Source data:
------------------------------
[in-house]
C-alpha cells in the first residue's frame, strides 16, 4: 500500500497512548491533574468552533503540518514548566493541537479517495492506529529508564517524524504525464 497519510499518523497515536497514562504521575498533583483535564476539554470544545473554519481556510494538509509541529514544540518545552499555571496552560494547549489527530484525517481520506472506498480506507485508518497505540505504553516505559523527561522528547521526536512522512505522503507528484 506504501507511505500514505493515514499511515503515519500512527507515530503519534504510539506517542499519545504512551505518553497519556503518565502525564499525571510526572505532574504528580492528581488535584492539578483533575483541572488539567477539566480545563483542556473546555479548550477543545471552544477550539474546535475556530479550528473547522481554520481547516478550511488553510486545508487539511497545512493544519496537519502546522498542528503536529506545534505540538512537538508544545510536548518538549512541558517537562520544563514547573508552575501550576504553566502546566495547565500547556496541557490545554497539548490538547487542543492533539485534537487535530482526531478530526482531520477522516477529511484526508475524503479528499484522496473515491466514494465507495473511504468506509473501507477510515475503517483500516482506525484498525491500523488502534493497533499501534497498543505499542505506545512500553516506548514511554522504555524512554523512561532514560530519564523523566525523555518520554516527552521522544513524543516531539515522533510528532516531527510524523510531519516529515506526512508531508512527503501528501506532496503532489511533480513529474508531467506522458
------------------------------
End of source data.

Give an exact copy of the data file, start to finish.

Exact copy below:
[in-house]
C-alpha cells in the first residue's frame, strides 16, 4: 500500500497512548491533574468552533503540518514548566493541537479517495492506529529508564517524524504525464 497519510499518523497515536497514562504521575498533583483535564476539554470544545473554519481556510494538509509541529514544540518545552499555571496552560494547549489527530484525517481520506472506498480506507485508518497505540505504553516505559523527561522528547521526536512522512505522503507528484 506504501507511505500514505493515514499511515503515519500512527507515530503519534504510539506517542499519545504512551505518553497519556503518565502525564499525571510526572505532574504528580492528581488535584492539578483533575483541572488539567477539566480545563483542556473546555479548550477543545471552544477550539474546535475556530479550528473547522481554520481547516478550511488553510486545508487539511497545512493544519496537519502546522498542528503536529506545534505540538512537538508544545510536548518538549512541558517537562520544563514547573508552575501550576504553566502546566495547565500547556496541557490545554497539548490538547487542543492533539485534537487535530482526531478530526482531520477522516477529511484526508475524503479528499484522496473515491466514494465507495473511504468506509473501507477510515475503517483500516482506525484498525491500523488502534493497533499501534497498543505499542505506545512500553516506548514511554522504555524512554523512561532514560530519564523523566525523555518520554516527552521522544513524543516531539515522533510528532516531527510524523510531519516529515506526512508531508512527503501528501506532496503532489511533480513529474508531467506522458